Jump to content
  • ×   Pasted as rich text.   Paste as plain text instead

      Only 75 emoji are allowed.

    ×   Your link has been automatically embedded.   Display as a link instead

    ×   Your previous content has been restored.   Clear editor

    ×   You cannot paste images directly. Upload or insert images from URL.

  • Similar Content

    • By lordpagano
      Hi everyone! I bought an Aeromatic 1912 A1308 watch (have not received it yet) and I was wondering what caliber does it use. By chance I found the attached pictures, I believe it's the same caliber but I found no information on it, only that it may be a Seagull. Can somebody help?
      Thank you!!

    • By Mark
      Join me as I strip down, service and review this Chinese ETA 2892-A2 clone. Seagull ST1812 watch movement. There was a couple of issues to deal with but altogether a fairly impressive movement for the price.
    • By dferrier
      Here is how one guy did it:
       

    • By haratua
      I just got a new Chinese movement (TY2867), and when I push the winder in, the movement won't start. I've manually wind it a few times, pull the winder out and push it back in.
      What could be the issue? Thanks
    • By haratua
      I am struggling to find a way to remove the movement on this large Ingersoll watch from its case. Cannot seem to find any screws that pin the movement to the case. 
       
      Tried to remove the steel spacer, it is un-movable even with pliers.
      Does it mean that that I have to come from the glass? If through the glass, do I pry on the small opening on the bezel (see the second picture attached)?
       
      Appreciate any helps. Thanks.
         
       
       


  • Recently Browsing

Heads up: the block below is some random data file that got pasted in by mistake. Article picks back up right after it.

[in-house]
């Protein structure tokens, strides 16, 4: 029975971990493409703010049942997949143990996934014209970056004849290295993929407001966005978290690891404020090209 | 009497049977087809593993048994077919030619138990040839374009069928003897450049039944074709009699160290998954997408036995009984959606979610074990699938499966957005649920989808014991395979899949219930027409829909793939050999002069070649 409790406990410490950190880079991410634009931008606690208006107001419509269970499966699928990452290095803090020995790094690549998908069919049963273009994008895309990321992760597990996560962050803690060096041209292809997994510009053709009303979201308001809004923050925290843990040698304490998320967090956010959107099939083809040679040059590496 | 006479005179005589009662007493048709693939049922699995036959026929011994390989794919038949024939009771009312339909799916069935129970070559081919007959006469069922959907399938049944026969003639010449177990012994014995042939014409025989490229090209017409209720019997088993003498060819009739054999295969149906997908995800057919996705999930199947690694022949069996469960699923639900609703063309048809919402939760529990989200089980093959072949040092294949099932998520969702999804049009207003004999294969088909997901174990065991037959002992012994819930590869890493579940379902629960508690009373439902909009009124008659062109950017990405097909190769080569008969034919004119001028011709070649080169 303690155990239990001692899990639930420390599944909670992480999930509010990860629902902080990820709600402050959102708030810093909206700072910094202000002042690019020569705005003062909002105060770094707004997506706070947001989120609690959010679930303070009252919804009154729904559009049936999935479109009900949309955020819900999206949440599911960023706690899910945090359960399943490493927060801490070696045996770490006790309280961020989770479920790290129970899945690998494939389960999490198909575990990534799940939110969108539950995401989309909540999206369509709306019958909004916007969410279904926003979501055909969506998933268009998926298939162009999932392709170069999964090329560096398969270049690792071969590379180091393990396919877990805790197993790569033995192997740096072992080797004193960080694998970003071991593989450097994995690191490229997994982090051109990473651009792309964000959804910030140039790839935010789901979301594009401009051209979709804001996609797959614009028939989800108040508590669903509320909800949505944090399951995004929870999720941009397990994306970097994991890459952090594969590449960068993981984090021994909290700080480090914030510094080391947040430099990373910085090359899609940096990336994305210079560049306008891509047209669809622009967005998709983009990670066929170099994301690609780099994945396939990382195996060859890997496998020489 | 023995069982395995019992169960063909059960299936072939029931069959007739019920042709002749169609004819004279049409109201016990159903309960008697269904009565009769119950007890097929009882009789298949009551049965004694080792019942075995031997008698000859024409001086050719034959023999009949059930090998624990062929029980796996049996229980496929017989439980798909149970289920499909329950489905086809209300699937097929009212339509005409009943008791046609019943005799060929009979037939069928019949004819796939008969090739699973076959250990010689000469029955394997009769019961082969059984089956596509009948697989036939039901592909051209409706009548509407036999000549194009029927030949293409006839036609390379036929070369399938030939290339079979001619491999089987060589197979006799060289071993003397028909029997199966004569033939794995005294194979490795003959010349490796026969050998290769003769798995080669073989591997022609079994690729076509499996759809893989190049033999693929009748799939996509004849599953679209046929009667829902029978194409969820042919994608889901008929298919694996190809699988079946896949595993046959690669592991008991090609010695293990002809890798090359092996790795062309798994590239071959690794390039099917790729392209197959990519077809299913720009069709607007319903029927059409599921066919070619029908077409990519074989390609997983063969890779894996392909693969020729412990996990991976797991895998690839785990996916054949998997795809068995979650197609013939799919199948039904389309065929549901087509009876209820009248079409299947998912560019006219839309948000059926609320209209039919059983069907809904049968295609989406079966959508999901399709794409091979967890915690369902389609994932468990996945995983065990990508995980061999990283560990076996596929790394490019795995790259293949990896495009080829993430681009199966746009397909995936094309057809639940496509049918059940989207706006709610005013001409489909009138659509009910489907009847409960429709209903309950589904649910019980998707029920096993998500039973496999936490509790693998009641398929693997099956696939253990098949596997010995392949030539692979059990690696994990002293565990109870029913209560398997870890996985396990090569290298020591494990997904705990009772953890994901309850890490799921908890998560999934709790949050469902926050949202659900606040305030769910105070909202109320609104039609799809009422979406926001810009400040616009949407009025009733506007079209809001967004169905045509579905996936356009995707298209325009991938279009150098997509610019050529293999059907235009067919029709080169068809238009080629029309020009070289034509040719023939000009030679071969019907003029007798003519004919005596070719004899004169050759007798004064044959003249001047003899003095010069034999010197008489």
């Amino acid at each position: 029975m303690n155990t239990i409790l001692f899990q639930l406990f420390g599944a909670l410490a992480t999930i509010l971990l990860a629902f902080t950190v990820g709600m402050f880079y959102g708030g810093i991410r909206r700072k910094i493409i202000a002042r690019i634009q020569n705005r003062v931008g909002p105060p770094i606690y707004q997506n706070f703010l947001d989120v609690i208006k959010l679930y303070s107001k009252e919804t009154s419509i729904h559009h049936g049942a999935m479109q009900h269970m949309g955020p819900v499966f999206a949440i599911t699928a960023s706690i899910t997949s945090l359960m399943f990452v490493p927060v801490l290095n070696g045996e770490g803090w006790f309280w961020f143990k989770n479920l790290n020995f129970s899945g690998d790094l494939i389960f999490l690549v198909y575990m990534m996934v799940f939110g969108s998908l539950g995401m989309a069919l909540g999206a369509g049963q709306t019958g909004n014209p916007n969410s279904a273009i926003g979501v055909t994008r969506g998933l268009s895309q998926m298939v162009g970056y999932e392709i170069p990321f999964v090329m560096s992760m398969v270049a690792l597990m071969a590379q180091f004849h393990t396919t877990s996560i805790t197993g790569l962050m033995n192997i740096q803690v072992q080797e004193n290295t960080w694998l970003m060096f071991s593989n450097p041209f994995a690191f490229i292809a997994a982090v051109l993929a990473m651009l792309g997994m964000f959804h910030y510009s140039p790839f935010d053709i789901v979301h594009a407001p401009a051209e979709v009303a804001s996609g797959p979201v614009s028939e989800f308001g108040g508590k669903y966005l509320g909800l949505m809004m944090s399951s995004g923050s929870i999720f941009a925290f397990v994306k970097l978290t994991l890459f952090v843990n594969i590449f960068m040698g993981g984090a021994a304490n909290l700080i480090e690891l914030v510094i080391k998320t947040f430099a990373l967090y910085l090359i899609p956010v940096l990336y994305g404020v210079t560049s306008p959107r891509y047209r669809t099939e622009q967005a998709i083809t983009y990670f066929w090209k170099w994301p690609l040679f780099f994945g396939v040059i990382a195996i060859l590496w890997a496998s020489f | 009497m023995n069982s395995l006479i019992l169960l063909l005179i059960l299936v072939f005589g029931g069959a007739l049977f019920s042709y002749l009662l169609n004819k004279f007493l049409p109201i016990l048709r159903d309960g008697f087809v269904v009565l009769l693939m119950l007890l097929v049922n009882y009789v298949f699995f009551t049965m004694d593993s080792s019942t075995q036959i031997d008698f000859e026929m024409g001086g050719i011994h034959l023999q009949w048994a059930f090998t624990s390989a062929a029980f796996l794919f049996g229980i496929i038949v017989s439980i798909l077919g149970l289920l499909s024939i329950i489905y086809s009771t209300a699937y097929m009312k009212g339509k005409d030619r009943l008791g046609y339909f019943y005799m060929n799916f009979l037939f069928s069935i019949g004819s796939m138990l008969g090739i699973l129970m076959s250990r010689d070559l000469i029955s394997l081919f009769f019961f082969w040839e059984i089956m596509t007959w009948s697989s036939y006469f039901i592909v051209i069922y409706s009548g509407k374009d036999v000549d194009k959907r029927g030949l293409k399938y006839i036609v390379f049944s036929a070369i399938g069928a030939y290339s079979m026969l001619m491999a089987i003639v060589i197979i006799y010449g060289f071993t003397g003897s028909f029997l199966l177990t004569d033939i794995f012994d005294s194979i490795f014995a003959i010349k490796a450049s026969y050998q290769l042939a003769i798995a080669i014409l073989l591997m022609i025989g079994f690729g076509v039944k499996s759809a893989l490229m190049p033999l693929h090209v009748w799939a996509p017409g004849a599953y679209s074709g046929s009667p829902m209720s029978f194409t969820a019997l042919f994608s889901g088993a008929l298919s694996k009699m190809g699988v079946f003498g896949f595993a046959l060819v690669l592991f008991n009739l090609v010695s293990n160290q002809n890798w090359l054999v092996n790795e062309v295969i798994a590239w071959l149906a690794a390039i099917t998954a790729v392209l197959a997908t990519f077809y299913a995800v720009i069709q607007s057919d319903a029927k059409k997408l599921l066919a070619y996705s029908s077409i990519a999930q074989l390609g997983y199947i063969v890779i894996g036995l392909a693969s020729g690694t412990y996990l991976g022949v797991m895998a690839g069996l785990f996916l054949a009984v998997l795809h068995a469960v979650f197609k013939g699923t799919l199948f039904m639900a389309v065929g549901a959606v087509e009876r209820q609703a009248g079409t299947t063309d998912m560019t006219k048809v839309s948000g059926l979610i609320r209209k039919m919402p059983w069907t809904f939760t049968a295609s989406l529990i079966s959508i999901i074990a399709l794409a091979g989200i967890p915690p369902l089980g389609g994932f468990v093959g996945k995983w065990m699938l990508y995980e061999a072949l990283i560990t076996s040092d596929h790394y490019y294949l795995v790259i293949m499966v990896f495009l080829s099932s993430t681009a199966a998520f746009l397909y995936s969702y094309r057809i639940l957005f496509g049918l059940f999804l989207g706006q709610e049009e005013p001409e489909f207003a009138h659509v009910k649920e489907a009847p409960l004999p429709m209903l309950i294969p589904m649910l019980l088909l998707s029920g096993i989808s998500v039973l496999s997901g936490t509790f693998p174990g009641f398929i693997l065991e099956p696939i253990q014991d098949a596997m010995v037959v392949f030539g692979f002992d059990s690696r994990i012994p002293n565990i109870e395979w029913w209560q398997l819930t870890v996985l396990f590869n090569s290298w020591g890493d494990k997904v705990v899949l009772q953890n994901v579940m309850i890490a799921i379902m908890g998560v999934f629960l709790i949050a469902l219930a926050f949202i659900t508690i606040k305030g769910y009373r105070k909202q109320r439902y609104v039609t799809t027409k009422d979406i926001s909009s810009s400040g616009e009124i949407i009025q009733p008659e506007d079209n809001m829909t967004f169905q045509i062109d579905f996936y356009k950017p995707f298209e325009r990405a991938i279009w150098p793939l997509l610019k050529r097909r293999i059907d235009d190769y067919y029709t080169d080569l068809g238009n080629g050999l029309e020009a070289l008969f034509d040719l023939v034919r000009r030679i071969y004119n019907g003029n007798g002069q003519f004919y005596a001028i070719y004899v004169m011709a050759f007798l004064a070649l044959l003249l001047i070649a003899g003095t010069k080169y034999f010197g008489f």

No registered users viewing this page.

  • Topics

  • Posts

    • Hi William, Welcome to the forum. Have been to Elvis and Dolly parton show at Grand ole opry.  Carried out research work in the Atomic City.    Glad to have you here with us. Best wishes. Joe
    • To find out if the slot is in the right place, get a piece of wood wide enough to take the movement, use a 3/8th inch bolt and cut a slot in the end to take the suspention spring, drill a hole near the top of the wood and attach the bolt with a nut. hook the pendulum onto the suspention spring, attach the movement to the board where the crutch is at about the middle of the slot on the pendulum, if the movement is working? the clock should work, attach the hands and see if it is keeping time, which I doubt as I think the slot is way to low, anyway now you have this set up you can just move the movement UP or down till you find the right place for the slot. You do not need to cut the slot while trying to find the right place,  just drill a hole a 1/16th of an inch wider than the crutch, you may end up with a few holes however when about in the right place then cut the slot an 1/2 inch above and below the hole, you can fill to holes or just buy a new pendulum stick.
    • I have the Hormec hollow grind sharpener, and a roller sharpener for wedge shape, and a large diamond file. I hate the Hormec and hollow ground blades (like them for clocks and other stuff though, PB Swiss make my old Snap-On stuff look like toys). I sharpen regularly with the diamond file. Wedge shape, not too shallow. I recall Hamilton recommending 15 degrees, I do a little more. Been meaning to sell the Hormec but after loaning it out try-before-buy to several folks they lose interest after actually trying hollow ground. I know one watchmaker who uses mostly hollow ground, but has 3 or 4 sets and is always messing with them. It doesn't really matter as long as the screws (and nearby parts) survive unscathed. When doing final assembly of a new watch with flat polished screws, where each screw gets hand polished on tin, I use a nickel (german silver) blade, which needs dressing every 3 or 4 screws.
    • Generally #5 or #4. They are darn near the same.
×
×
  • Create New...